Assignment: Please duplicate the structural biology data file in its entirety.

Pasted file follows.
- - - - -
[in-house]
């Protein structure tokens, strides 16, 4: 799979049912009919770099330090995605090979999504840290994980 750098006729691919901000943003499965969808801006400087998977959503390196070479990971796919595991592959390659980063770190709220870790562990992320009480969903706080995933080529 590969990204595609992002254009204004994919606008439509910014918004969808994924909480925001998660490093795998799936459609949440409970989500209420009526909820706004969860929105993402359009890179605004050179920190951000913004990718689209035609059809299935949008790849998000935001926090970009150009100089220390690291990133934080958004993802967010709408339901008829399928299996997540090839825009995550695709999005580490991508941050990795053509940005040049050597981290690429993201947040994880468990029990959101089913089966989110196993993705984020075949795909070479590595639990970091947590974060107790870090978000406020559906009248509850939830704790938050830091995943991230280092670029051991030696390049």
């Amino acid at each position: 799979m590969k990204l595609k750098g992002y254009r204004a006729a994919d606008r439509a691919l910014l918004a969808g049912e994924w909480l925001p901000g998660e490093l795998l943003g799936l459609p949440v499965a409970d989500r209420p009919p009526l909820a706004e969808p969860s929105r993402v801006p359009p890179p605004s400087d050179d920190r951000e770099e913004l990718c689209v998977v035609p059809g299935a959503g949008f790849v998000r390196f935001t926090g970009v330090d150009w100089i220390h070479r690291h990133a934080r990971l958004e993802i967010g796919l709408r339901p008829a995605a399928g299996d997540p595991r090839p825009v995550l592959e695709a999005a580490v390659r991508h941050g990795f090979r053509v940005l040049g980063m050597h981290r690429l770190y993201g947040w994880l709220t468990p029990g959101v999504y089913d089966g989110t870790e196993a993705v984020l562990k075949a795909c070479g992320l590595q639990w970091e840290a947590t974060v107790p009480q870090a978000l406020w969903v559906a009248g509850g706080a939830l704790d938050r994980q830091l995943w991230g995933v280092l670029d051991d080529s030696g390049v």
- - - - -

[in-house]
């Protein structure tokens, strides 16, 4: 799979049912009919770099330090995605090979999504840290994980 750098006729691919901000943003499965969808801006400087998977959503390196070479990971796919595991592959390659980063770190709220870790562990992320009480969903706080995933080529 590969990204595609992002254009204004994919606008439509910014918004969808994924909480925001998660490093795998799936459609949440409970989500209420009526909820706004969860929105993402359009890179605004050179920190951000913004990718689209035609059809299935949008790849998000935001926090970009150009100089220390690291990133934080958004993802967010709408339901008829399928299996997540090839825009995550695709999005580490991508941050990795053509940005040049050597981290690429993201947040994880468990029990959101089913089966989110196993993705984020075949795909070479590595639990970091947590974060107790870090978000406020559906009248509850939830704790938050830091995943991230280092670029051991030696390049």
């Amino acid at each position: 799979m590969k990204l595609k750098g992002y254009r204004a006729a994919d606008r439509a691919l910014l918004a969808g049912e994924w909480l925001p901000g998660e490093l795998l943003g799936l459609p949440v499965a409970d989500r209420p009919p009526l909820a706004e969808p969860s929105r993402v801006p359009p890179p605004s400087d050179d920190r951000e770099e913004l990718c689209v998977v035609p059809g299935a959503g949008f790849v998000r390196f935001t926090g970009v330090d150009w100089i220390h070479r690291h990133a934080r990971l958004e993802i967010g796919l709408r339901p008829a995605a399928g299996d997540p595991r090839p825009v995550l592959e695709a999005a580490v390659r991508h941050g990795f090979r053509v940005l040049g980063m050597h981290r690429l770190y993201g947040w994880l709220t468990p029990g959101v999504y089913d089966g989110t870790e196993a993705v984020l562990k075949a795909c070479g992320l590595q639990w970091e840290a947590t974060v107790p009480q870090a978000l406020w969903v559906a009248g509850g706080a939830l704790d938050r994980q830091l995943w991230g995933v280092l670029d051991d080529s030696g390049v």